Today we're going to do things a little different around here. Today I'm going to share a story with you. But this time it's not going to be my own story about how I'm craving Chipotle and want to give paper cuts to all the annoying people of the world. Instead, I'm introducing you to a friend of mine who has a pretty powerful and moving message that, unfortunately, too many people in this world can relate to.
I guess maybe I should give you a little background on this friend of mine though huh. His name is Michael Saltzman and I met him on the very first day I arrived at college. And that moment still remains as one of those short bursts of memory I can so easily take myself back to.
From that day on we somehow formed one of the oddest yet most honest and deep relationships I've ever had. He liked me, I didn't like him. I liked him, he didn't like me. We both liked each other, we both hated each other. We had conversations that carried on for hours, we boycotted speaking to each other for months (and more recently) years at a time. But even through all of that craziness I have still always respected the hell out of him. And that's why one random day a few weeks ago, after not having spoken a word to him in over a year, I made a donation in support of an organization he's currently raising money for. An organization that is so near and dear to him because of the very story he's about to share with you today. It's a heartbreaking one but it's also one that's intended to provide a means for awareness. I hope you are as moved by it as I was and choose to lend a helping hand. Enjoy.
4:17 – to those living out their lives around me? An irrelevant and arbitray time. To me? Definition. Definition of belief, definition of connection, definition of self. On a transitionary afternoon in November of 1998, hunched over a bowl of chicken noodle soup at a friend’s kitchen table, 4:17 PM struck the clock and my attention like a crack of thunder. Lacking understanding or clarity, I frigidly stared at the clock with an extreme level of discomfort and uneasiness, frozen in space and time, unsure why I was so possessed by this randomness. Later that evening, my mother unbearably informed her two children that their father had lost his battle with brain cancer earlier that afternoon… at 4:17. I was 9 years old.
4:17 has since become a staple and monumental sentimentality in my life. Having lost such a signficant person, all opportunity of religious, positive, or healing belief went out the window at a very early age. However, deep within, my connection with 4:17, and the stints of 60 seconds it provides, has retained this unexplicable understanding, this unparalled level of comfort and peace that I have so painstakingly sought permanency for. I can credit this to one thing and one thing only: 4:17 has haunted me. It has found me without even looking for it. It has found me when happy and content, and it has found me in my darkest moments – simply, by showing itself. From not looking at my cell phone for hours, turning it on, and the clock reading 4:17; to going on job interviews and the office building address being 417. Instances as miniscule, disregarded, and seemingly unimportant as these have helped me define myself and contributed pieces of grandiose meaning to life’s tedious puzzle. They help fill that bottomless pit within me aggressively created at 4:17 on that afternoon in 1998. It’s a symbol. He’s with me, he always has been. In some way, shape, or form. There is nothing truer or closer to my heart than this.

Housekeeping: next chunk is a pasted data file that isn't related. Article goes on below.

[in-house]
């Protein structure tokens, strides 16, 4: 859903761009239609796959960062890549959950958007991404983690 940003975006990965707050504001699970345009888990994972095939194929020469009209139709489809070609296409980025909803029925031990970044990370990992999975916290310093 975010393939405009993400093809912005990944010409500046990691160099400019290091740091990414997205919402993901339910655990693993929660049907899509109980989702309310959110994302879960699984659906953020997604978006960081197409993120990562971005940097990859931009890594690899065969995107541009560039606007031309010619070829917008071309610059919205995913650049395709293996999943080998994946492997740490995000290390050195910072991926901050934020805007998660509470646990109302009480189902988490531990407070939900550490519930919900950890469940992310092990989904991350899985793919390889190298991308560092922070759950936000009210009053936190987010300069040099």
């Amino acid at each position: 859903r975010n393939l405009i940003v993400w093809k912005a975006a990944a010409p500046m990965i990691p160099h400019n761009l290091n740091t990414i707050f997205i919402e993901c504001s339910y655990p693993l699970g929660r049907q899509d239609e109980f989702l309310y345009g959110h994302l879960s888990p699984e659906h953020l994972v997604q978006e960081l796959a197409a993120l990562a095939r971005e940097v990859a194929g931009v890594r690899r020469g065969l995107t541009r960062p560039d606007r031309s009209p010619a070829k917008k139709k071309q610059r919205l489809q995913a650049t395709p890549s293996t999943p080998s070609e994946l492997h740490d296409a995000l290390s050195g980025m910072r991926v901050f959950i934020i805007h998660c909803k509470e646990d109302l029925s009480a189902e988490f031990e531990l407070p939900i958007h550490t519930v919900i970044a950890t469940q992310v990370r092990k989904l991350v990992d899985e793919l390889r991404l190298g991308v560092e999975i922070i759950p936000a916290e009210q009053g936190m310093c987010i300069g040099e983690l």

At 24 years old, after 15 years of turning my back to this tragedy and not addressing it head on, I have found a means of peace. This means is through giving back and raising awareness to the cause that took my father from me. Last summer, my sister introduced me to the American Brain Tumor Association and their Breakthrough for Brain Tumor 5K in NYC, a race that ironically takes place in, you guessed it, November. I raised almost $3,000 last year. Thrilled for race day, in an unfortunate natural disaster, the race site was condemned from Hurricane Sandy. Resiliently, as I have personally had to live my life, we are back at again this November. To honor my father and my connection with 4:17, my goal is to raise $4,170. I’m hoping to move that decimal place to the right each year. I hope you will take a few minutes of your time, and selflessly contribute to this cause. If I can help one more family avoid what I was forced to endure in my childhood, then I have accomplished my goal.
If you would like to donate, please do so via my personal page at the following link:
I thank you from the very bottom of my heart for supporting me and the American Brain Tumor Association. Every dollar counts. Please help make a difference.